BDO has today released their quarterly Optimism Index which monitors business sentiment among Irish companies. Optimism levels among Irish businesses have improved by 2.9% compared with the third quarter 2017, the biggest jump in the third quarter since 2014.
Despite the overall uncertainty caused by Brexit, optimism levels in Irish businesses improved compared with the same quarter last year from 66.2 points to 69.1. This is the biggest increase in quarter three optimism levels since 2014. Companies in Dublin are currently more optimistic (70.25) than those based outside the capital (68.58).
The number of companies which reported an increase in operational profit increased slightly to 34% this quarter, 2% higher than in the same quarter last year. Since 2011, the number of companies reporting higher operational profit has jumped 12%.
Irish businesses reporting an improved level of business activity has fallen slightly in this quarter, from 46% to 44%. Thirty six percent of companies reported the same level of activity as last year, while 19% reported a decline on last year’s quarterly activity.
The number of businesses outside of Dublin recording an increase in business activity grew slightly to 47%, 3% higher than the previous year. This is not the case for Dublin firms, as business activity growth within the capital was considerably less than the same quarter last year at 39%, down 11% year-on-year. This is a trend that has continued over the last two years, with Dublin firms registering weaker activity than companies outside of Dublin.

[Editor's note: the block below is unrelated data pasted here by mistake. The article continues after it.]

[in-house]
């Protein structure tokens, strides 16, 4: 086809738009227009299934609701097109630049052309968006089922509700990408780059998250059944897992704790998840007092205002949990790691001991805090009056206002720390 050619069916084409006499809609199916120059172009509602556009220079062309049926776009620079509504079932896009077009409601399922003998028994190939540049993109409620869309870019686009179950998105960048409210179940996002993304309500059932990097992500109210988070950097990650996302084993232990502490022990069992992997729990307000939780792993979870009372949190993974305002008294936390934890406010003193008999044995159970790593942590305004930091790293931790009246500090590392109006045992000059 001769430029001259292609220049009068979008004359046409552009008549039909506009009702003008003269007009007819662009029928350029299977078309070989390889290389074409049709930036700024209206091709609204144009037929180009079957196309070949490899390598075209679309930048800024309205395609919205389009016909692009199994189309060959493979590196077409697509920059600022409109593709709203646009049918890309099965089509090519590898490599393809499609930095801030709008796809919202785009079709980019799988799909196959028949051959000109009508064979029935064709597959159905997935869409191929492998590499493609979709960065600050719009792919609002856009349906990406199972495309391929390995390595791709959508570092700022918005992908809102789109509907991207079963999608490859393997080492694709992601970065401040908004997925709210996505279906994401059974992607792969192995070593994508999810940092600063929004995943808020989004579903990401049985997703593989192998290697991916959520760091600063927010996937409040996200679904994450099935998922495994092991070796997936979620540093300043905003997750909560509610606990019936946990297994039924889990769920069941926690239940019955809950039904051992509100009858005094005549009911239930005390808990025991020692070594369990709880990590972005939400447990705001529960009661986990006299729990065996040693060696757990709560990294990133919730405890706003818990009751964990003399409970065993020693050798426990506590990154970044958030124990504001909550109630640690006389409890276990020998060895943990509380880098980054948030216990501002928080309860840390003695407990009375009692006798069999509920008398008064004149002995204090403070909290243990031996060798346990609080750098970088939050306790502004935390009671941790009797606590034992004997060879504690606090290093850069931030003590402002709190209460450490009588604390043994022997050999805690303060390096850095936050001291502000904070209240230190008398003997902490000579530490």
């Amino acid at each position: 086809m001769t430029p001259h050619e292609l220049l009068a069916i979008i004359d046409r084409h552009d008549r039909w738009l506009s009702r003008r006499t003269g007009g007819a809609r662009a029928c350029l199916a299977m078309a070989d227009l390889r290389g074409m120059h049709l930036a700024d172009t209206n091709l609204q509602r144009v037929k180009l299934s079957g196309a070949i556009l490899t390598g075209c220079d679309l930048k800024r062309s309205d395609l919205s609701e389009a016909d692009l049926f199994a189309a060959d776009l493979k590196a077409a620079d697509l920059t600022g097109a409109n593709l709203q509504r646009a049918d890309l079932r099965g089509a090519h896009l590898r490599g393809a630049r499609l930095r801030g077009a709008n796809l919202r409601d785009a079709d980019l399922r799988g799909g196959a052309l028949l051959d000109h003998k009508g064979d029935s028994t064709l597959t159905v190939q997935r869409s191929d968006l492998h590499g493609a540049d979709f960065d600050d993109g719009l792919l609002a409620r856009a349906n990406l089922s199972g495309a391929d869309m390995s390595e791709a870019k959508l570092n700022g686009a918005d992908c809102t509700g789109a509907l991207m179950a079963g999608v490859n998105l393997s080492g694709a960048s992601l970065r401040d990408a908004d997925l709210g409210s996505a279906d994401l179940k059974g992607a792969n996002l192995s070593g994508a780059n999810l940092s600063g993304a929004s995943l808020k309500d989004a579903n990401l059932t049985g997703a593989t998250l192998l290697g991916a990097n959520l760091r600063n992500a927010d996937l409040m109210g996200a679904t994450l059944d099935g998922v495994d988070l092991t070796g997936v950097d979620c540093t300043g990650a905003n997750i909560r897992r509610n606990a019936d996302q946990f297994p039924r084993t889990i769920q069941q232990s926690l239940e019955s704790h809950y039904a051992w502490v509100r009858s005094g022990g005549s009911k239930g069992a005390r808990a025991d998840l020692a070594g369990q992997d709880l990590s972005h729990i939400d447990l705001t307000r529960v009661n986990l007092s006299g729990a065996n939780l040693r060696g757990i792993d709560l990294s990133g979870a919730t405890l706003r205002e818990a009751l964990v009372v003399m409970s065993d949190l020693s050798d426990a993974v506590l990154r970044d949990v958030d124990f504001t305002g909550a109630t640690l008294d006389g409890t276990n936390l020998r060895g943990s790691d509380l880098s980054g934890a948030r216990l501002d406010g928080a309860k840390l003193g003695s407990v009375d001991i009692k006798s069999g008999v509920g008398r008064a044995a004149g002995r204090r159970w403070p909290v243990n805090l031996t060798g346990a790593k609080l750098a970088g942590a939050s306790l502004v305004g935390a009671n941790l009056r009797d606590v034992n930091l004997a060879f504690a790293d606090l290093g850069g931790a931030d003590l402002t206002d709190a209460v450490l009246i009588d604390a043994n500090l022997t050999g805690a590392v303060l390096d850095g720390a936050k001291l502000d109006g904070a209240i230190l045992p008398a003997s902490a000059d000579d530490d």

There is little difference between Dublin-based companies and regional companies in terms of optimism for the fourth quarter, with 44% and 47% respectively expecting performance to improve. Notably, the number of companies outside of Dublin that are optimistic about business activity in the fourth quarter is 6% higher than last year.
Employment levels have remained stable, with most firms maintaining the same employment levels as last year. Employment growth in Dublin has softened, with 19% reporting higher numbers of employees, 6% less than in the same period last year.
Most companies are maintaining price levels with one in five charging higher prices compared to the same quarter last year. However, just 4% of firms are charging lower prices, the lowest level since the survey began in 2011.
Speaking this week, Managing Partner at BDO Ireland, Michael Costello said, "If the proposed Brexit deal is rejected in January, a result which is predicted to weaken the value of sterling, the UK economy will become dramatically unbalanced likely triggering a negative chain of events for Ireland’s economy and its competitiveness as an international trader."
He added, "A no-deal scenario would present hundreds of new challenges for companies and expose supply-chains to varying degrees of disruption. Contingency planning in advance can mitigate against this and it’s important to understand all aspects of your supply-chain in order to do this."